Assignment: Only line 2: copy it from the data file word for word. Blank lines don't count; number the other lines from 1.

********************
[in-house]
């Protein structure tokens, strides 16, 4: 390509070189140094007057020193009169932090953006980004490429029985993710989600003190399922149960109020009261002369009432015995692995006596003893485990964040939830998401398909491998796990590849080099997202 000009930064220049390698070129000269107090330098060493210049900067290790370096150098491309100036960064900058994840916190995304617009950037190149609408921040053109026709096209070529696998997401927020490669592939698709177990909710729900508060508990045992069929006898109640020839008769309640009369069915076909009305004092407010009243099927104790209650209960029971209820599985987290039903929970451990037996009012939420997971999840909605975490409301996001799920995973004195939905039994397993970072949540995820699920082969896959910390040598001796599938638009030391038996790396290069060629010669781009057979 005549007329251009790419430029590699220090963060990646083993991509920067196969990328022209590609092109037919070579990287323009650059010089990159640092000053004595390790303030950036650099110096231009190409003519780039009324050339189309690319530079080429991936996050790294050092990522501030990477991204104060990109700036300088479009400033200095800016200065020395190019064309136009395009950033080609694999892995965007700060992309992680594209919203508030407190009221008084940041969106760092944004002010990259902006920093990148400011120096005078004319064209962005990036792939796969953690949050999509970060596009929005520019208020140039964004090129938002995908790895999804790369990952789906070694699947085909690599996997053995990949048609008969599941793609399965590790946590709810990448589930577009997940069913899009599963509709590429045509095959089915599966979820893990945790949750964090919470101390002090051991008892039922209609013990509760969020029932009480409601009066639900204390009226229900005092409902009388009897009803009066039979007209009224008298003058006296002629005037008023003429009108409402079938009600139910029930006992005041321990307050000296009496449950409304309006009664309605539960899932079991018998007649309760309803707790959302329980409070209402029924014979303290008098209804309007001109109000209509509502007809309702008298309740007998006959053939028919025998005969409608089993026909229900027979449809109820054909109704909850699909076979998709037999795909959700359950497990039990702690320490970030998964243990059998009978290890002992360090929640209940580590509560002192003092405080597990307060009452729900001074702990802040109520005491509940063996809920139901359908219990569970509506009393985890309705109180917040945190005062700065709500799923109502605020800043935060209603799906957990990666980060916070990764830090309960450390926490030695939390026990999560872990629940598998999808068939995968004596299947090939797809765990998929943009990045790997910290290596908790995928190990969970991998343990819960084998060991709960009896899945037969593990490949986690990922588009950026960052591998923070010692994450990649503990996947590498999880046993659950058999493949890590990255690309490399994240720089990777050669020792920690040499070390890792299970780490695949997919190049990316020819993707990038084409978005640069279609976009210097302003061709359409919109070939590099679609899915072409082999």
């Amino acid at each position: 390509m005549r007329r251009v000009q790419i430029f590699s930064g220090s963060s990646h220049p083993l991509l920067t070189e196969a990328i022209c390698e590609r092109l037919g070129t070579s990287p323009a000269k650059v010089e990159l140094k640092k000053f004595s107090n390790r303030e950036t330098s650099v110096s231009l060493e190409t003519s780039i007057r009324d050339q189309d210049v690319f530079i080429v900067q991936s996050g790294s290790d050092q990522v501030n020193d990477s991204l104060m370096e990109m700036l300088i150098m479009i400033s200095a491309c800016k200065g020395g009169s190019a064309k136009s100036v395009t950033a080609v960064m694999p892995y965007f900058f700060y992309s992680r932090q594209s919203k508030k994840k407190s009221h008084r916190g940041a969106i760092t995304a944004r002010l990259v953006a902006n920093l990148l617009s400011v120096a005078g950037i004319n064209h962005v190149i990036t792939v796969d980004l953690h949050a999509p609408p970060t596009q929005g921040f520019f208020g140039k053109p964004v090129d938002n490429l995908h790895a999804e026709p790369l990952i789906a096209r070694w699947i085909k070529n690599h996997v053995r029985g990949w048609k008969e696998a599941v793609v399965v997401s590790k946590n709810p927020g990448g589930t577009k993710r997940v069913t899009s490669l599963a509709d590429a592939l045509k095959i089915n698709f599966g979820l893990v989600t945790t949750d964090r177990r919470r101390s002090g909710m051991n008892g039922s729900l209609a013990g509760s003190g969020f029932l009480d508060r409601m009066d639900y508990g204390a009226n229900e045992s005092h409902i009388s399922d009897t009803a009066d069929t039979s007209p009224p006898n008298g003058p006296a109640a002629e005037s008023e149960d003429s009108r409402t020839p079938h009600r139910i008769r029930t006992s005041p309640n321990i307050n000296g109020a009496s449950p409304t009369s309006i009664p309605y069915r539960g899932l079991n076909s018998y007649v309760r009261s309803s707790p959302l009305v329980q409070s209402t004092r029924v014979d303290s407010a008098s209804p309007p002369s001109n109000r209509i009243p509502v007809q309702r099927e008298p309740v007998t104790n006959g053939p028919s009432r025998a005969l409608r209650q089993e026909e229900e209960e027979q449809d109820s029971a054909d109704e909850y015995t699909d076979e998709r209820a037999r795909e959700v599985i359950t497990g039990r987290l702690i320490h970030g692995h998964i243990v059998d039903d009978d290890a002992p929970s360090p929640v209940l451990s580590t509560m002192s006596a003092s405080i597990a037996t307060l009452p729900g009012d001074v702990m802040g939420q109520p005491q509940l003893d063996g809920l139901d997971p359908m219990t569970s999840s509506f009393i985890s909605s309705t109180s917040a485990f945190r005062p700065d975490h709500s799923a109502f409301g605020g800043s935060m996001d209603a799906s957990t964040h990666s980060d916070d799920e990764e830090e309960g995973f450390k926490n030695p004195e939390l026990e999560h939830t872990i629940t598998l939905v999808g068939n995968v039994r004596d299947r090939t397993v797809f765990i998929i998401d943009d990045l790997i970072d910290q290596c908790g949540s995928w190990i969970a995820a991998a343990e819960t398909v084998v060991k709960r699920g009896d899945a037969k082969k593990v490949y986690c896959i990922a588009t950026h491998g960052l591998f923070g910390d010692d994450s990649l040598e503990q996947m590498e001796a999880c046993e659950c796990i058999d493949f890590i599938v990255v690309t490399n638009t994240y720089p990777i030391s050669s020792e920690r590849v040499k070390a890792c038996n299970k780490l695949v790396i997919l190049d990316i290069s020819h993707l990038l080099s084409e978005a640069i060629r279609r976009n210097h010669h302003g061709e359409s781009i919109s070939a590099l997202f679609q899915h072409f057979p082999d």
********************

């Protein structure tokens, strides 16, 4: 390509070189140094007057020193009169932090953006980004490429029985993710989600003190399922149960109020009261002369009432015995692995006596003893485990964040939830998401398909491998796990590849080099997202 000009930064220049390698070129000269107090330098060493210049900067290790370096150098491309100036960064900058994840916190995304617009950037190149609408921040053109026709096209070529696998997401927020490669592939698709177990909710729900508060508990045992069929006898109640020839008769309640009369069915076909009305004092407010009243099927104790209650209960029971209820599985987290039903929970451990037996009012939420997971999840909605975490409301996001799920995973004195939905039994397993970072949540995820699920082969896959910390040598001796599938638009030391038996790396290069060629010669781009057979 005549007329251009790419430029590699220090963060990646083993991509920067196969990328022209590609092109037919070579990287323009650059010089990159640092000053004595390790303030950036650099110096231009190409003519780039009324050339189309690319530079080429991936996050790294050092990522501030990477991204104060990109700036300088479009400033200095800016200065020395190019064309136009395009950033080609694999892995965007700060992309992680594209919203508030407190009221008084940041969106760092944004002010990259902006920093990148400011120096005078004319064209962005990036792939796969953690949050999509970060596009929005520019208020140039964004090129938002995908790895999804790369990952789906070694699947085909690599996997053995990949048609008969599941793609399965590790946590709810990448589930577009997940069913899009599963509709590429045509095959089915599966979820893990945790949750964090919470101390002090051991008892039922209609013990509760969020029932009480409601009066639900204390009226229900005092409902009388009897009803009066039979007209009224008298003058006296002629005037008023003429009108409402079938009600139910029930006992005041321990307050000296009496449950409304309006009664309605539960899932079991018998007649309760309803707790959302329980409070209402029924014979303290008098209804309007001109109000209509509502007809309702008298309740007998006959053939028919025998005969409608089993026909229900027979449809109820054909109704909850699909076979998709037999795909959700359950497990039990702690320490970030998964243990059998009978290890002992360090929640209940580590509560002192003092405080597990307060009452729900001074702990802040109520005491509940063996809920139901359908219990569970509506009393985890309705109180917040945190005062700065709500799923109502605020800043935060209603799906957990990666980060916070990764830090309960450390926490030695939390026990999560872990629940598998999808068939995968004596299947090939797809765990998929943009990045790997910290290596908790995928190990969970991998343990819960084998060991709960009896899945037969593990490949986690990922588009950026960052591998923070010692994450990649503990996947590498999880046993659950058999493949890590990255690309490399994240720089990777050669020792920690040499070390890792299970780490695949997919190049990316020819993707990038084409978005640069279609976009210097302003061709359409919109070939590099679609899915072409082999």